The Battle at Manila Bay took place on 1 May 1898 and was the first major engagement of the Spanish-American War. The commander of the Spanish Fleet was veteran Pacific squadron Admiral Patricio Montojo who was up against a rising leader, Commodore George Dewey, who became Admiral after the annihilation of Montojo's fleet. The battle and the overall Victory of the U.S. over the world power Spain made other nations acknowledge the rising power of the United States at sea. Chance and leadership played a big role in the outcome of the Battle at Manila Bay, but America's steel armored, protected cruisers, and long range 8-inch guns had the greatest impact on the victory of the battle which marked the end of the Spanish Colonial period in Philippine history.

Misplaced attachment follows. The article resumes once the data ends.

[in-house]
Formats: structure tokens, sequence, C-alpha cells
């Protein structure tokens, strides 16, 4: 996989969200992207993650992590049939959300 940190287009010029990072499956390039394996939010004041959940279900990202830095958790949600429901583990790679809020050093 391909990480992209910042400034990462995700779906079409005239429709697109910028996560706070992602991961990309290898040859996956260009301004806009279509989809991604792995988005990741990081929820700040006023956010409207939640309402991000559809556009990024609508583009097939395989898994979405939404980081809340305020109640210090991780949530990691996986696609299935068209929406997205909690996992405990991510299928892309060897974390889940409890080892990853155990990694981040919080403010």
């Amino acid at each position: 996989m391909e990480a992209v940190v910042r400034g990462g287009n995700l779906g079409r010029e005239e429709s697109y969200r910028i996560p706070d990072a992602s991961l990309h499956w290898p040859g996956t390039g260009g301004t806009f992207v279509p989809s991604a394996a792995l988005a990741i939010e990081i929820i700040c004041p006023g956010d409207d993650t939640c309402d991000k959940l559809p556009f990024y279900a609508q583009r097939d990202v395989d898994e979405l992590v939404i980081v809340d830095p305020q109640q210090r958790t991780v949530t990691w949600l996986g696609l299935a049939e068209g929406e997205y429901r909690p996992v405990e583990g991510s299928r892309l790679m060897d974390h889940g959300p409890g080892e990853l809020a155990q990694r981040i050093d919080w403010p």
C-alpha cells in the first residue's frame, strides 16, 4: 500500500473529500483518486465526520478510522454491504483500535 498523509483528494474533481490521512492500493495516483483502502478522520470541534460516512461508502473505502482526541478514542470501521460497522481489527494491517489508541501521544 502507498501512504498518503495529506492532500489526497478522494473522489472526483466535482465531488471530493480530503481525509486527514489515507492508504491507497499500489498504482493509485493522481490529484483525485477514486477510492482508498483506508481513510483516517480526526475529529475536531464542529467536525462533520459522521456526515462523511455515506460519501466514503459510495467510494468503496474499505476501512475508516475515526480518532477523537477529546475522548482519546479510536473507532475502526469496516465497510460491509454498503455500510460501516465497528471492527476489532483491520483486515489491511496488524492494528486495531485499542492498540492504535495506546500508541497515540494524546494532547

The United States prior to the Battle at Manila Bay was in a period of construction and growth in its Maritime and Naval expansion. The United States had no proximate enemies, other than the Native Americans resistance in the heart of the United States which could only be controlled by land warfare due to the Native Americans not having any large bodies of water nor any naval war knowledge in the slightest. Anyway the United States was considered to be growing out of its phase of producing makeshift monitors and shaky non-ocean voyaging vessels. In 1883 congress authorized the first three vessels of what would become a new generation of Steel warships, due partly to Alfred Thayer Mahan's lectures at the Naval War College over of a nations greatness is directly correlated with its power at Sea. This was based upon Britain's power during the Age of Sail. "It is entirely possible that the United States would have built its 'New Navy' even without the influence of Mahan's book, for at the end of the nineteenth century, the United States was a Nation emerging from its awkward teenage years: a bit gawky still-its clothes a bit too short at the wrists and ankles-but bursting with the strength and power of imminent adulthood.